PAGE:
# Why does Mn (II) behave as “hard”?

Why, within HSAB, does $\ce{Mn^{2+}}$ behave as a hard acid?

If we go across the third block, then all metals to the left of manganese form soft divalent cations (e.g. $\ce{Ti^{2+}}$, $\ce{V^{2+}}$, $\ce{Cr^{2+}}$) and all to the right are borderline (e.g. $\ce{Fe^{2+}}$, $\ce{Co^{2+}}$, $\ce{Ni^{2+}}$, $\ce{Cu^{2+}}$, $\ce{Zn^{2+}}$).

An example of the effect of its "hardness" on reactivity is that $\ce{Mn^{2+}}$ forms more stable complexes with oxalate ($\beta=10^{3.8}$) than with ethylenediamine ($\beta=10^{2.2}$).

It has to do with the fact that $\ce{Mn^{2+}}$ is a high-spin $d^5$ ion (in most cases) which is afforded special stability, as all frontier $d$ orbitals are half-filled. This reduces affinity for more covalent (soft) interactions that would involve disrupting the $d^5$ state by addition of electrons. So, the character is more ionic.
Editing after some additional searching: This also explains why ions such as $\ce{Fe^{3+}}$ are also hard. However, it seems to contradict in cases like organocuprates, where it would seem that the formation of $\ce{Cu(I)}$ would result in a similarly stabilized $d^{10}$ ion (same with silver). In these cases, is it simply because polarizability of transition metals in that region outweigh the $d^{10}$ stabilization?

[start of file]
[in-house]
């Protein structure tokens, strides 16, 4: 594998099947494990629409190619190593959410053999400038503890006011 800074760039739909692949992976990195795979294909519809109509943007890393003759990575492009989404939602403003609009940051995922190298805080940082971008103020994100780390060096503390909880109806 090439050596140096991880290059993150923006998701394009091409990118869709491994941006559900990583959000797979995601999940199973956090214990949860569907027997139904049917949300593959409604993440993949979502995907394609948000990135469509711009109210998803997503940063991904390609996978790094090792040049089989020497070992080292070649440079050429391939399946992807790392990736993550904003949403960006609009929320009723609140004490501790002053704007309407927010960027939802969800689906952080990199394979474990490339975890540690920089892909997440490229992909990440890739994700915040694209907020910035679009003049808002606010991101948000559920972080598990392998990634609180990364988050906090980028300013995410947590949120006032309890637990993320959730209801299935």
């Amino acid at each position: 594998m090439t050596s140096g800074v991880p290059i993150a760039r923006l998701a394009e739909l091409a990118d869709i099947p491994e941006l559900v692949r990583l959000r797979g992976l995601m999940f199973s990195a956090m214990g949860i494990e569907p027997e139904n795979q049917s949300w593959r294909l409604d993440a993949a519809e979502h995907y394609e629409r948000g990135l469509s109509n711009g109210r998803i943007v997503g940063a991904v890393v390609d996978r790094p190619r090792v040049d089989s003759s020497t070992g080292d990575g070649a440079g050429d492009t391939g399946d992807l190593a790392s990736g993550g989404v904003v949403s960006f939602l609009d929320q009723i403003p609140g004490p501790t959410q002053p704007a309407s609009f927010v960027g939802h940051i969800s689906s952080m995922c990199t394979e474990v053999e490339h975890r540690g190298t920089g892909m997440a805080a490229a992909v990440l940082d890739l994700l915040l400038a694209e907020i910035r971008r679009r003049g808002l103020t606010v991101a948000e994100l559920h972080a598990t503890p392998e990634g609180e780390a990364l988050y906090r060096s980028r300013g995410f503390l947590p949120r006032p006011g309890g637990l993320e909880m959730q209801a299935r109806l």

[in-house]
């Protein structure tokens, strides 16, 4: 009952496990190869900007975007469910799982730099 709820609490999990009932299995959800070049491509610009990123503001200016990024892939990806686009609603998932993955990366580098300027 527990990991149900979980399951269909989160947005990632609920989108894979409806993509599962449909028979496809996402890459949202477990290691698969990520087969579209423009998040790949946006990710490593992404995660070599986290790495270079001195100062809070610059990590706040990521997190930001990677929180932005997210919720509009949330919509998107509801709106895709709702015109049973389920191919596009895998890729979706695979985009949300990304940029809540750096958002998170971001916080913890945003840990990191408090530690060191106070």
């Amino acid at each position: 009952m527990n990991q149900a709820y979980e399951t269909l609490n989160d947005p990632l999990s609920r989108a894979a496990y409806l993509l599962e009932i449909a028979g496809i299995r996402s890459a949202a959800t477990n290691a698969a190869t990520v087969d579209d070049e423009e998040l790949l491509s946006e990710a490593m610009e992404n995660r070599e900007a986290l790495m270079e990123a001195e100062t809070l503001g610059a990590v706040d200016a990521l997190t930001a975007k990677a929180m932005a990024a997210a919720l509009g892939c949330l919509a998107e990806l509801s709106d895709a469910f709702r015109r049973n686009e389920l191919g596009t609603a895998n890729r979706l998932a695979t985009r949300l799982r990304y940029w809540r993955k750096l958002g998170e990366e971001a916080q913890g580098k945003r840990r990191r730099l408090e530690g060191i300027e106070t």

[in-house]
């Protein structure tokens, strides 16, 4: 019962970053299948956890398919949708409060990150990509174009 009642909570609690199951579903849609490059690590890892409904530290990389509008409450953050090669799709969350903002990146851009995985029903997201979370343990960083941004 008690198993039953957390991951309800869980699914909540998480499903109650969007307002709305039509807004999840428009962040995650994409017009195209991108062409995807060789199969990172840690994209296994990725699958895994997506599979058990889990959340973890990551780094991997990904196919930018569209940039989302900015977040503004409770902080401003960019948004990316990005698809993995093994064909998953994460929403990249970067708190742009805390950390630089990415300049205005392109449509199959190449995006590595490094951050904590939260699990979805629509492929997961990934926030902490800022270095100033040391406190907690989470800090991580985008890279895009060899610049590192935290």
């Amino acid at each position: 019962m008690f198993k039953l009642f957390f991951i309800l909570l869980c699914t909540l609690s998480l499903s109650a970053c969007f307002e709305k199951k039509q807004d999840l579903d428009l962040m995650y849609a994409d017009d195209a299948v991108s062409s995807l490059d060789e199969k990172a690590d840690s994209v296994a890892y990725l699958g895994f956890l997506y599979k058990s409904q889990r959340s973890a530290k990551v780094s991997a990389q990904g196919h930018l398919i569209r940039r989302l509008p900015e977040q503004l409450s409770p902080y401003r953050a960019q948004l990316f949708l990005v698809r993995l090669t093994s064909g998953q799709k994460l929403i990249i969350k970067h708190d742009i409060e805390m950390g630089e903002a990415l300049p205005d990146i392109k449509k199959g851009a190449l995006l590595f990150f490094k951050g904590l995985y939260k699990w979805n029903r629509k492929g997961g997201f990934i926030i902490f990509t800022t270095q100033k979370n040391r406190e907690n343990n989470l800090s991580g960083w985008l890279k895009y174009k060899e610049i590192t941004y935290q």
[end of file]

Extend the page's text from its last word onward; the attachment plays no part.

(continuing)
• You can consider ligands with soft character to bind covalently with metals in ways that informally affect the electrons on the d-orbitals of the metal. Consider $\ce{d^6 Mo(CO)_6}$ versus $\ce{d^6 Mo(H_2O)_6}$. The pi backbonding capability of $\ce{CO}$ reduces electron density in the $\ce{d_{xy},d_{xz},d_{yz}}$ orbitals, lowering their energies. You can imagine the introduction of a pi donor such as $\ce{I^-}$ would increase electron density in those same orbitals. While additional bonding to soft/weak Lewis acid like CO may be OK, covalent bonding to soft Lewis bases is disfavored. – Xahoc Feb 26 '17 at 12:41
• Also, in the case of $\ce{d_1,d_2 (Ti^{2+})}$ ions, there is a vacant $\ce{T_{2g}}$ orbital for electrons to enter, which wouldn't involve a pairing penalty while conversion of high spin $\ce{d_5}$ to $\ce{d_6}$ would have such a penalty. (High spin electron transfer would also require a spin-forbidden $\ce{T_{2g}}$ to $\ce{E_g}$ transition, but this is a kinetic, and doesn't affect the question). – Xahoc Feb 26 '17 at 12:51